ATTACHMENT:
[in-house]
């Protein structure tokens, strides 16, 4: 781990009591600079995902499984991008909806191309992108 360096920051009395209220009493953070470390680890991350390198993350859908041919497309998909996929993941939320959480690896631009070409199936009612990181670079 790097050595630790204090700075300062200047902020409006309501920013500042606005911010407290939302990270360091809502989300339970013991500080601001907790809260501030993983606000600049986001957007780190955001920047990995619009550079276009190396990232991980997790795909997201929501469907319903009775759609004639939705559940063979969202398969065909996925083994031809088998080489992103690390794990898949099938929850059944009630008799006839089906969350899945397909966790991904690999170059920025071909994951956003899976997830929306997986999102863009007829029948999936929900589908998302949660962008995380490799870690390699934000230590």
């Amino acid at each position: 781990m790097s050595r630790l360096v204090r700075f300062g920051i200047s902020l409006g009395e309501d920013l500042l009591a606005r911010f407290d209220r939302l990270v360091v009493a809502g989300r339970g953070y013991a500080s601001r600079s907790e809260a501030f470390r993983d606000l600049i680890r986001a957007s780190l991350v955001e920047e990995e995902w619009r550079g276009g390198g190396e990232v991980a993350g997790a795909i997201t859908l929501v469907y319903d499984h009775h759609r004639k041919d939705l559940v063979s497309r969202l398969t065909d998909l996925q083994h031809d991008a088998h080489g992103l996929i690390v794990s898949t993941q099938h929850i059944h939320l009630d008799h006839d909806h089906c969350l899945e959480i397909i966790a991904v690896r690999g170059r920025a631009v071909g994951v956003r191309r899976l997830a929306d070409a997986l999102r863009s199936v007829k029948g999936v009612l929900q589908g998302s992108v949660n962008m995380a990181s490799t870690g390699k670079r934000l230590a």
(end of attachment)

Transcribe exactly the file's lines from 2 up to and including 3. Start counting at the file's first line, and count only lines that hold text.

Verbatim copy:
């Protein structure tokens, strides 16, 4: 781990009591600079995902499984991008909806191309992108 360096920051009395209220009493953070470390680890991350390198993350859908041919497309998909996929993941939320959480690896631009070409199936009612990181670079 790097050595630790204090700075300062200047902020409006309501920013500042606005911010407290939302990270360091809502989300339970013991500080601001907790809260501030993983606000600049986001957007780190955001920047990995619009550079276009190396990232991980997790795909997201929501469907319903009775759609004639939705559940063979969202398969065909996925083994031809088998080489992103690390794990898949099938929850059944009630008799006839089906969350899945397909966790991904690999170059920025071909994951956003899976997830929306997986999102863009007829029948999936929900589908998302949660962008995380490799870690390699934000230590």
């Amino acid at each position: 781990m790097s050595r630790l360096v204090r700075f300062g920051i200047s902020l409006g009395e309501d920013l500042l009591a606005r911010f407290d209220r939302l990270v360091v009493a809502g989300r339970g953070y013991a500080s601001r600079s907790e809260a501030f470390r993983d606000l600049i680890r986001a957007s780190l991350v955001e920047e990995e995902w619009r550079g276009g390198g190396e990232v991980a993350g997790a795909i997201t859908l929501v469907y319903d499984h009775h759609r004639k041919d939705l559940v063979s497309r969202l398969t065909d998909l996925q083994h031809d991008a088998h080489g992103l996929i690390v794990s898949t993941q099938h929850i059944h939320l009630d008799h006839d909806h089906c969350l899945e959480i397909i966790a991904v690896r690999g170059r920025a631009v071909g994951v956003r191309r899976l997830a929306d070409a997986l999102r863009s199936v007829k029948g999936v009612l929900q589908g998302s992108v949660n962008m995380a990181s490799t870690g390699k670079r934000l230590a």